CYBG ups PPI provision by up to £450m
The group, which also owns the B and Virgin Money brands, said it received an “unprecedented volume” of PPI information requests during August, ahead of the Financial Conduct Authority (FCA) complaint deadline of 29 August 2019.
As a result, CYBG has increased its provisions for legacy PPI costs by between £300m and £450m.
A statement from the bank said that as at the end of June the group’s PPI complaint costs were tracking broadly in line with its provision assumptions, with complaints slightly elevated but at a lower uphold rate.
Complaints increased slightly in July, but the financial impact was not expected to be material at that stage.
However, in August the group received more than eight months’ worth of PPI information requests in one month with about 340,000 enquiries in five weeks, of which 120,000 were received in the final three days.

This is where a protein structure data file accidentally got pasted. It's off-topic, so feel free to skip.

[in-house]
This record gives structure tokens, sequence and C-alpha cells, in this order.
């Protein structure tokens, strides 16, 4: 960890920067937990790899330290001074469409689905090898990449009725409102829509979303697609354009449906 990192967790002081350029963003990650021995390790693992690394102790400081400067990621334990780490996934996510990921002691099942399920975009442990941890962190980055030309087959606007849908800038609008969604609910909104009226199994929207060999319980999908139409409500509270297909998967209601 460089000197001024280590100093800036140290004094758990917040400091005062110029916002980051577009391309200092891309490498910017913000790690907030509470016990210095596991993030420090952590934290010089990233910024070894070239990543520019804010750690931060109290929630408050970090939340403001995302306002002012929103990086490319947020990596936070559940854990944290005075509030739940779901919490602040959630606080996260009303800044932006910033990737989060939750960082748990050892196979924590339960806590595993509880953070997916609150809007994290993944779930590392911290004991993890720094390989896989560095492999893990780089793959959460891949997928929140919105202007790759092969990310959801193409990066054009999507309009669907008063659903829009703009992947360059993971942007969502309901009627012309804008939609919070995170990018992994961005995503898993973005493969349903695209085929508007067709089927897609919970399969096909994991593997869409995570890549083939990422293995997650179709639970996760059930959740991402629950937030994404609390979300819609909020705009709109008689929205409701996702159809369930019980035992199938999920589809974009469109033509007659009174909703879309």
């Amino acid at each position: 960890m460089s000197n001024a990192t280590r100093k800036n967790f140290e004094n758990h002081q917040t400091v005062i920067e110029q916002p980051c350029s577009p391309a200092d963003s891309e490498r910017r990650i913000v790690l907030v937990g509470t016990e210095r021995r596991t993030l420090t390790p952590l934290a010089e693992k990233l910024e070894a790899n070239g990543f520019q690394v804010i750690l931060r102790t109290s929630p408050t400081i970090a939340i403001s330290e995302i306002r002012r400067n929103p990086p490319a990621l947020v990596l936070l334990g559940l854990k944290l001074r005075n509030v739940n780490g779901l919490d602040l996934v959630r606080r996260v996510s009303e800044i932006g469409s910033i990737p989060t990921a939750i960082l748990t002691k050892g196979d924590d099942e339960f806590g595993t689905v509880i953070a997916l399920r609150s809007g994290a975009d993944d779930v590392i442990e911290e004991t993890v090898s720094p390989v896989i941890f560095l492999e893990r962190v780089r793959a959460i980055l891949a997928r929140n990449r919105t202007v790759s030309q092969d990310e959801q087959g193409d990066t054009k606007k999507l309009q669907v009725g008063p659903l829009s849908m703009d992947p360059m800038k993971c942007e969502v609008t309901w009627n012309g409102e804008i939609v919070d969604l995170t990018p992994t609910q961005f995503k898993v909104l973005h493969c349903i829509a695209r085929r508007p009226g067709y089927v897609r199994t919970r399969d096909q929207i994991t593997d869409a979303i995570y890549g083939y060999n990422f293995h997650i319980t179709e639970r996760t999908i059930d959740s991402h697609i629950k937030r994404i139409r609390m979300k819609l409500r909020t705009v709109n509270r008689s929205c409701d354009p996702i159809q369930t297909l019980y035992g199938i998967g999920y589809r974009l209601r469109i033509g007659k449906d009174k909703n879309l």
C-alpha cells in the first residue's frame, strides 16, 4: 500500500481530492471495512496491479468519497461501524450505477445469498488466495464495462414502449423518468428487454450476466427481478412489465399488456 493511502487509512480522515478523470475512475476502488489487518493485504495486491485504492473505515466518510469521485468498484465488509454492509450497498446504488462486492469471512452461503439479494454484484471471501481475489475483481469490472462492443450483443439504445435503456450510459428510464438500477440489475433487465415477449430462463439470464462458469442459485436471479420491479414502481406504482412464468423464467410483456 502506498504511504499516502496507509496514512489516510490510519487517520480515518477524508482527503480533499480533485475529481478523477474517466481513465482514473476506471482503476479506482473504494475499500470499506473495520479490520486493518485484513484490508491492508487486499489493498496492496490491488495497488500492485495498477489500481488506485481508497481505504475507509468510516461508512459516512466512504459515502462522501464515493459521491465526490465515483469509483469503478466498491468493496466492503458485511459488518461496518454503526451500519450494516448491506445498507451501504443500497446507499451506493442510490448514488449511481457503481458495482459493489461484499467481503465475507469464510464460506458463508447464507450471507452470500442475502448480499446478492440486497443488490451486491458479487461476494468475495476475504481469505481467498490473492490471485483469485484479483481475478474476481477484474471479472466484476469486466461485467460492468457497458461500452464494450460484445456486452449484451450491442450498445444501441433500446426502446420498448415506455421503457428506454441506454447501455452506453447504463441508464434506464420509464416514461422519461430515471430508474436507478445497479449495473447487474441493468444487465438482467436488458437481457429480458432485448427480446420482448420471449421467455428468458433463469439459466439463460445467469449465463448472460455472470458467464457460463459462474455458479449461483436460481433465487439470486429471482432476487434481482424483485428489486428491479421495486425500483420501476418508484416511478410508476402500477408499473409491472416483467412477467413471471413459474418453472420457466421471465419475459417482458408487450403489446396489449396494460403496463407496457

The group also received a sustained increase in complaints during the same period, with an average of 5,000 per week during the first four weeks of August and an additional 22,000 complaints submitted during the final three days.
CYBG said it can estimate the costs associated with PPI complaints received given historical uphold rates, average redress and cost-to-do assumptions.
However, a key factor is the conversion rate of information requests into upheld complaints and the bank can’t accurately determine the final PPI provision necessary until it has processed more of the outstanding requests.
CYBG has estimated a provisional cost impact based on historical assumptions and an information request complaint conversion rate of 5 per cent to 12 per cent based on experience and sample testing. These calculations led to an estimated additional PPI provision of between £300m and £450m
CYBG said it expects to be in a position to provide a more accurate estimate of the costs when its full year results are published on 28 November 2019.
CYBG is the second bank this week to up its provision for PPI costs. The Royal Bank of Scotland said a late surge of complaints could cost it an additional £900m.